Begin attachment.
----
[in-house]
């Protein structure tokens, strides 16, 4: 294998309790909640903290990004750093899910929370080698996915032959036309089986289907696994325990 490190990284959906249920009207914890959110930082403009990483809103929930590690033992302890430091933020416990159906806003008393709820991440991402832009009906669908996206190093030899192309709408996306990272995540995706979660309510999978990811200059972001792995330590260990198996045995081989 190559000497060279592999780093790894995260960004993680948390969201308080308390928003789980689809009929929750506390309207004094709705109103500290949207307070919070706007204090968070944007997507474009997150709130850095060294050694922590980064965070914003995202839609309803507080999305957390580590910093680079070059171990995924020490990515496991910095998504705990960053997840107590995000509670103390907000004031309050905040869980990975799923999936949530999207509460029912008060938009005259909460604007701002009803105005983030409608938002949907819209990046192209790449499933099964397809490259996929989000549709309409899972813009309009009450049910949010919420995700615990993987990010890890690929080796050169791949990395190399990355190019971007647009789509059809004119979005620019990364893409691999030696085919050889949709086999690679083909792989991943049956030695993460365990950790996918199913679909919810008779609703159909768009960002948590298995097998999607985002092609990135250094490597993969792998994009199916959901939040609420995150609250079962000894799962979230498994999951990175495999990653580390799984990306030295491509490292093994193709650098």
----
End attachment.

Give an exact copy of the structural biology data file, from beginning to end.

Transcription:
[in-house]
């Protein structure tokens, strides 16, 4: 294998309790909640903290990004750093899910929370080698996915032959036309089986289907696994325990 490190990284959906249920009207914890959110930082403009990483809103929930590690033992302890430091933020416990159906806003008393709820991440991402832009009906669908996206190093030899192309709408996306990272995540995706979660309510999978990811200059972001792995330590260990198996045995081989 190559000497060279592999780093790894995260960004993680948390969201308080308390928003789980689809009929929750506390309207004094709705109103500290949207307070919070706007204090968070944007997507474009997150709130850095060294050694922590980064965070914003995202839609309803507080999305957390580590910093680079070059171990995924020490990515496991910095998504705990960053997840107590995000509670103390907000004031309050905040869980990975799923999936949530999207509460029912008060938009005259909460604007701002009803105005983030409608938002949907819209990046192209790449499933099964397809490259996929989000549709309409899972813009309009009450049910949010919420995700615990993987990010890890690929080796050169791949990395190399990355190019971007647009789509059809004119979005620019990364893409691999030696085919050889949709086999690679083909792989991943049956030695993460365990950790996918199913679909919810008779609703159909768009960002948590298995097998999607985002092609990135250094490597993969792998994009199916959901939040609420995150609250079962000894799962979230498994999951990175495999990653580390799984990306030295491509490292093994193709650098």